What is Jiu Jitsu?
Jiu Jitsu is a physical and mental discipline that provides effective self-defence and self-development. It is a traditional Japanese martial art that has been tried and tested over many hundreds of years, with a wide variety of techniques which rely on the principles of compliance and flexibility.
Self Defence and Restraint Techniques
Today it is found in many self-defence and restraint techniques used by police and armed forces the world over, and is the basis of the physical skills taught in most self-defence courses. It takes a rational approach to the way the body works and how to make the best use of your size and strength when dealing with an attacker.
Jiu Jitsu means literally the ‘Gentle Art’, as it relies on the application of technique rather than strength. In the same way that a willow tree bends with the wind, so too should a practitioner of Jiu Jitsu adapt to the force of the attack and turn it to his or her advantage.
Jiu Jitsu consists of a wide range of techniques which include joint locks, throws, immobilisations and strikes to nerve points and vulnerable parts. Practice of Jiu Jitsu encourages awareness, confidence and adaptability to circumstances. These are crucial elements in personal safety.
Aiuchi Jiu Jitsu
Aiuchi is the name of our Jiu Jitsu style and can be translated literally as “Inner Harmony”. There are a number of Aiuchi clubs around the UK and cross-training with the other students and instructors within joint training events takes place regularly.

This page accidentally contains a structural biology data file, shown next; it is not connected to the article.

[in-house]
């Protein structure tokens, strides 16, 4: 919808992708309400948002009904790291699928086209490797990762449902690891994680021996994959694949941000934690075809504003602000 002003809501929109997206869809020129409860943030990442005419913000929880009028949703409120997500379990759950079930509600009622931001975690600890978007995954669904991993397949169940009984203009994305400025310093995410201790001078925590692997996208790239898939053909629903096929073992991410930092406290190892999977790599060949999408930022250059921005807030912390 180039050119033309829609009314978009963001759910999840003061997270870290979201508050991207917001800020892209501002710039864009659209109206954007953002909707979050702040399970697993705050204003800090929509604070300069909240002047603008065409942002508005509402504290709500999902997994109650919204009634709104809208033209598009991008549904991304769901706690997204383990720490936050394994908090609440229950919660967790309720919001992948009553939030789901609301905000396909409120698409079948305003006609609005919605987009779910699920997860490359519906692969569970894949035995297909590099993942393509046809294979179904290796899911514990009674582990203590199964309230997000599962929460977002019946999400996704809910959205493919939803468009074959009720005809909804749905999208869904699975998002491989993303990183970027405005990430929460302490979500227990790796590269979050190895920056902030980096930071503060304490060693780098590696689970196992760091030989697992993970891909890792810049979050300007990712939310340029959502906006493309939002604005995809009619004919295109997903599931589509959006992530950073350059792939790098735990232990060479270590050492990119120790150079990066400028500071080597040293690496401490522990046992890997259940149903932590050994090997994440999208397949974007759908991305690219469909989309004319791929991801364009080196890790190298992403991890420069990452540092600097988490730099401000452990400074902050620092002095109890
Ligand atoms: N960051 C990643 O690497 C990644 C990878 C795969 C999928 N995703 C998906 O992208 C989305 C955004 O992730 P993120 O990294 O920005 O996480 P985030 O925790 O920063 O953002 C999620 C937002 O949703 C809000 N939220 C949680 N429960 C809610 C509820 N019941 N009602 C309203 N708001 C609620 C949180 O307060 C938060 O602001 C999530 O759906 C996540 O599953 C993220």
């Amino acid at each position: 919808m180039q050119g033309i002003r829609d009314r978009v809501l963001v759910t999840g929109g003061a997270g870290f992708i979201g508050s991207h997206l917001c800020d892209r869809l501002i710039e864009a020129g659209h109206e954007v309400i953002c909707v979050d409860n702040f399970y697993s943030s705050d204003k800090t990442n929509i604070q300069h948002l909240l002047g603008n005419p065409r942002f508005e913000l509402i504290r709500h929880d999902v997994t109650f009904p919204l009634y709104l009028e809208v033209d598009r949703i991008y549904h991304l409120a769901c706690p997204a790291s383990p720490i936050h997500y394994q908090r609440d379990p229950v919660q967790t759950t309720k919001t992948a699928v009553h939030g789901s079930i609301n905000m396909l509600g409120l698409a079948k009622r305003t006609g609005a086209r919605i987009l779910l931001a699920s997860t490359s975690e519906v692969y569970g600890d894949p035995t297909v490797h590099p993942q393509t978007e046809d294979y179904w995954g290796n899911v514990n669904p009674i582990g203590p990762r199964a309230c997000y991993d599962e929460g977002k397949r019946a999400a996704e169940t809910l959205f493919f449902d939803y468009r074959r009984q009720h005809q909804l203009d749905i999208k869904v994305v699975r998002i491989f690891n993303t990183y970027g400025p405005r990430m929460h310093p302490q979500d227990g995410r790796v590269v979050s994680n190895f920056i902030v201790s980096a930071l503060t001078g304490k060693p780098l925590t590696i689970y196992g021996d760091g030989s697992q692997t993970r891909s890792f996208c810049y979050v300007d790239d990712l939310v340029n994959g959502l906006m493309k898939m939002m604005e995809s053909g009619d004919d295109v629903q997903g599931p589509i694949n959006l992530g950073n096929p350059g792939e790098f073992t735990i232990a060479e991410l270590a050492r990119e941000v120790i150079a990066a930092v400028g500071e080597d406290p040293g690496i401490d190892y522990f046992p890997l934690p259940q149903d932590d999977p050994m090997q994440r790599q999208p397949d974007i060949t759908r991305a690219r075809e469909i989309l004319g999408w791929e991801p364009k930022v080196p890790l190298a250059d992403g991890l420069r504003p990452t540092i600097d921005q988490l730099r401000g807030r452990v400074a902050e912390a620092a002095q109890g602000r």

Physical and Mental Attributes
Aiuchi Jiu Jitsu encourages people to make the most of their physical and mental attributes. Speed and power are generated by your body’s own natural movement, combined with a relaxed attitude and a focused mind. We all have different characteristics and abilities and Aiuchi encourages each individual to make the most of their strengths and overcome their weaknesses. It is about building confidence and helping our ‘Jitsuka’ to be as good as they can be.
Although there are many techniques to learn and mastery takes time, there is much which can be learned simply and used quickly if the need arises. Aiuchi Jiu Jitsu offers a modern day, practical self defence system.
Training with Respect
Training takes place in a controlled and friendly environment. Students train on soft foam mats and safe imitation weapons are often used. Safety is always important and students are encouraged to train with care and control and with respect for training partners.
Training should always be taken seriously as in any physical art but it should also be fun. We learn better if we are relaxed and enjoying ourselves so our instructors aim to get a good balance between serious training and fun. Training should be enjoyable, stimulating and also very rewarding.
The Aiuchi Jiu Jitsu Association is a non-profit making organisation and as such we offer sessions at unbeatable value for money.
Q: Is Aiuchi Jiu-Jitsu suitable for me?
A: Jiu-Jitsu is ideal for anyone to learn whether they are large or small, strong or weak, male or female etc. Our style of Jiu-Jitsu has Japanese origins and relates more to self-defence than to competition or sport fighting. It consists of throwing, locking, striking, groundwork and many practical self-defence techniques. There is no upper age limitation, as long as you are reasonably mobile.